Direct AXAion commands respect


The French are famously passionate. Sometimes they can be passionate about some rather odd things: ideas, cheese, Johnny Hallyday.

The latest manifestation of these erratically-directed enthusiasms is AXA’s professed passion for ‘respect on the road.’

A new website of that name invites visitors to “share our passion and help to bring courtesy and respect back to British roads.” Alarmingly it notes that “inexperienced drivers all too often give themselves away behind the wheel of a car” – which certainly sounds like a dangerous thing to do, particularly if the car is moving at the time.

It’s all part of the multi-million-pound launch of AXA’s first direct assault on the car insurance buying public. With the slogan “Experienced Drivers Wanted” and the alluring promise of 90% discounts for those not in the habit of making claims, AXA has sensible drivers squarely in its sights.

Visitors to the company’s new Respect on the Road website will literally marvel at its vast array of content aimed at the “more experienced” driver. For example:

Item 1: Charley Boorman kicks off the Respect campaign by checking out who has the most annoying horn.

Item 2: Download the aptly named AxaDent iPhone app, which talks you through what to do if you want to make a motor insurance claim, and even allows you to capture photos of any vehicle damage following an accident.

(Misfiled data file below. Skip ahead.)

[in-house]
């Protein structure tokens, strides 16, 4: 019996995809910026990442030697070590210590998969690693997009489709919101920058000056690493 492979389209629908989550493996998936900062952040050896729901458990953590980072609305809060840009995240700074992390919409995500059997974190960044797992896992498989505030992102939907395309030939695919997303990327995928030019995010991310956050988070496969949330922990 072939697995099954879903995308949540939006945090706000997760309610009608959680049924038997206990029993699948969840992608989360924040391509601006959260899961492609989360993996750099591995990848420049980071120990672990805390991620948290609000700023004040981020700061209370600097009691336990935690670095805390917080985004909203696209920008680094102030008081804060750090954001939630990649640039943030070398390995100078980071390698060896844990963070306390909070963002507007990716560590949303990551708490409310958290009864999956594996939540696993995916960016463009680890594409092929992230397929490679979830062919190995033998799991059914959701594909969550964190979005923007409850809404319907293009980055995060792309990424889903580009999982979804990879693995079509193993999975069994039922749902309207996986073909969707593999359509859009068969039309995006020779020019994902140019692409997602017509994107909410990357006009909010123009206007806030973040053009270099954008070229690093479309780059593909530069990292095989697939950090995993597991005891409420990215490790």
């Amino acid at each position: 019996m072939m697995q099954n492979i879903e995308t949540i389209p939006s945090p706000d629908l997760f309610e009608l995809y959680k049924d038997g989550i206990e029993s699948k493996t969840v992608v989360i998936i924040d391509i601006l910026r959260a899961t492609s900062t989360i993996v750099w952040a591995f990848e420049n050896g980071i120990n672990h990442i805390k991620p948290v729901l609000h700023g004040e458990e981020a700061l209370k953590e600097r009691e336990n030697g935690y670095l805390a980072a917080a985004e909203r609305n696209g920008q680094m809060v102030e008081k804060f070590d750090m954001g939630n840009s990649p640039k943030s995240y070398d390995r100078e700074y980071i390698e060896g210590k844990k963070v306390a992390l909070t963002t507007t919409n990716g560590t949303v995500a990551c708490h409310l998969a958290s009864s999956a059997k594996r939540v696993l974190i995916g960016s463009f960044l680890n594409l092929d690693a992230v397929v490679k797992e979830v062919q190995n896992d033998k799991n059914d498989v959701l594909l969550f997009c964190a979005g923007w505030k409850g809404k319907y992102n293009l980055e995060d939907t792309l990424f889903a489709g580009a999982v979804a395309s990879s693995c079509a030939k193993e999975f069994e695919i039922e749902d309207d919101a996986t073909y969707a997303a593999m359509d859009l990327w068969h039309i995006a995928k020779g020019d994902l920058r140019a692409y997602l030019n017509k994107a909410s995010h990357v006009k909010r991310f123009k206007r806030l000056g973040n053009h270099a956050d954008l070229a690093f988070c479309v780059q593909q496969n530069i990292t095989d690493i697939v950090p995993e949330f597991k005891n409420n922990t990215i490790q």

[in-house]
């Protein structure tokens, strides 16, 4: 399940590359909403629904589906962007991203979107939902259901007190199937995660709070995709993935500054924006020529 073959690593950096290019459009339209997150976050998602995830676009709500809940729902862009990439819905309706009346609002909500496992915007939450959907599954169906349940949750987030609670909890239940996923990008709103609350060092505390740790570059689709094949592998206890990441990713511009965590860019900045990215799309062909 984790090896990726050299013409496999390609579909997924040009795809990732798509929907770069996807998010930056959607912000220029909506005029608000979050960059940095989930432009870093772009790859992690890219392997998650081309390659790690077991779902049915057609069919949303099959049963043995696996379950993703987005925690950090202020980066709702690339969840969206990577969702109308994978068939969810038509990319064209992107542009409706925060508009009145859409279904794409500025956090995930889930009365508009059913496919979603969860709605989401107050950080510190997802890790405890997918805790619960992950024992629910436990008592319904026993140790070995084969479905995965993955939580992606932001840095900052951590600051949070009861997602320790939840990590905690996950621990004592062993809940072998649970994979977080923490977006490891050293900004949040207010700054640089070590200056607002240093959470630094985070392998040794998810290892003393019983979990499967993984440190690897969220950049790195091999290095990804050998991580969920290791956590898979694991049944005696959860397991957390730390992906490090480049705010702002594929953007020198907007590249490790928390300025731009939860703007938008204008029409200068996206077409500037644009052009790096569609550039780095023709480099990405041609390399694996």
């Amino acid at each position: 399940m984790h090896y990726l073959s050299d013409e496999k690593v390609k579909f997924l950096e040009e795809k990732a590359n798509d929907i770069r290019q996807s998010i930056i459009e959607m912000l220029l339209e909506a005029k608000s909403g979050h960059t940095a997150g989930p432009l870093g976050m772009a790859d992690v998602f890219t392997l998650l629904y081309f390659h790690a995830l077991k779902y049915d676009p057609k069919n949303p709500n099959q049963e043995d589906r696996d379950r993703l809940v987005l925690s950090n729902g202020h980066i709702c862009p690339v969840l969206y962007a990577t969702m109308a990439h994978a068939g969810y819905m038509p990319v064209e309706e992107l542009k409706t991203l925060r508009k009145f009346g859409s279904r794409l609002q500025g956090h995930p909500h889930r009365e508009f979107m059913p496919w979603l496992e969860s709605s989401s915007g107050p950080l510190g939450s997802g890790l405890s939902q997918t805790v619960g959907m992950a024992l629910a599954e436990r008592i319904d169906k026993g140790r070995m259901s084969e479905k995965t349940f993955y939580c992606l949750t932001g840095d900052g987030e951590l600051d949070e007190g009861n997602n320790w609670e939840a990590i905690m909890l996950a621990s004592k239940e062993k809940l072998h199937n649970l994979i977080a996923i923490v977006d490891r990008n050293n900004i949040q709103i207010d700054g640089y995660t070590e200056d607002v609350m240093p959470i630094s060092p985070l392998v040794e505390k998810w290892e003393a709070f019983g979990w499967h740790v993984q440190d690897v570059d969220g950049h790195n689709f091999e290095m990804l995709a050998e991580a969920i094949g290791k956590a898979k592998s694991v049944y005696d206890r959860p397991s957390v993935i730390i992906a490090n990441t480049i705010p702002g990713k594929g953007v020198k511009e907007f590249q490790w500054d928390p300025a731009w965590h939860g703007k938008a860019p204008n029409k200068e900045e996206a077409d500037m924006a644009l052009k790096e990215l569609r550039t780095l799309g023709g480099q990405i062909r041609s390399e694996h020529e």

Item 3: Watch power-dressed people barge, assault and shout at one another on a crowded sidewalk as the YouTube version of the latest AXA TV ad shows what it would be like if pedestrians were as disrespectful as car drivers – until finally a smug man in an executive saloon cruises blithely past them through a red light, and the ‘regular geezer’ voice-over tells us:

With AXA, experience can bring its own rewards,” – as opposed, presumably, to the rewards more properly pertaining to some other quality or attribute – “Up to 90% no claims discount on your car insurance. Experienced drivers wanted. AXA: redefining standards.”

Redefining standards, incidentally sounds like a great idea. That old thing about “rules by which to measure quality or quantity” is really starting to sound a bit old hat.

Item 4: Blogger The Respecter fumes, with throbbing temples, about how his tranquil enjoyment of Radio 4’s Play for Today has been rudely interrupted at a roundabout when “some imbecile coming the other way suddenly lurches in front of me, as he idiotically exits right without indicating his intentions.”

Perhaps The Respecter’s tag is intended ironically. Channeling Victor Meldrew certainly seems an odd way of promoting respect for fellow road-users.

His supposed middle-aged credentials look slightly shaky too. Shouldn’t he know his Afternoon Play from his Play for Today. Would-be deft-touch details like being told by his doctor to give up Battenberg cake for the sake of his heart are surely laying it on a little thick. Stand by for references to cardigans and slippers in future postings.

Items 5, 6, 7 &c.: Much, much, more….

So what about that crazy TV ad?

“Who needs another car insurance company?” ask WMO, the advertising agency responsible for the TV ads, on their website. “When AXA launched into this market they needed a campaign that would be talked about, while attracting the right kind of customer. By contrasting how ridiculously some people behave on the road with the value of experience, AXA has a campaign idea that not only communicates the benefits for experienced drivers but can also stimulate a genuine social debate.”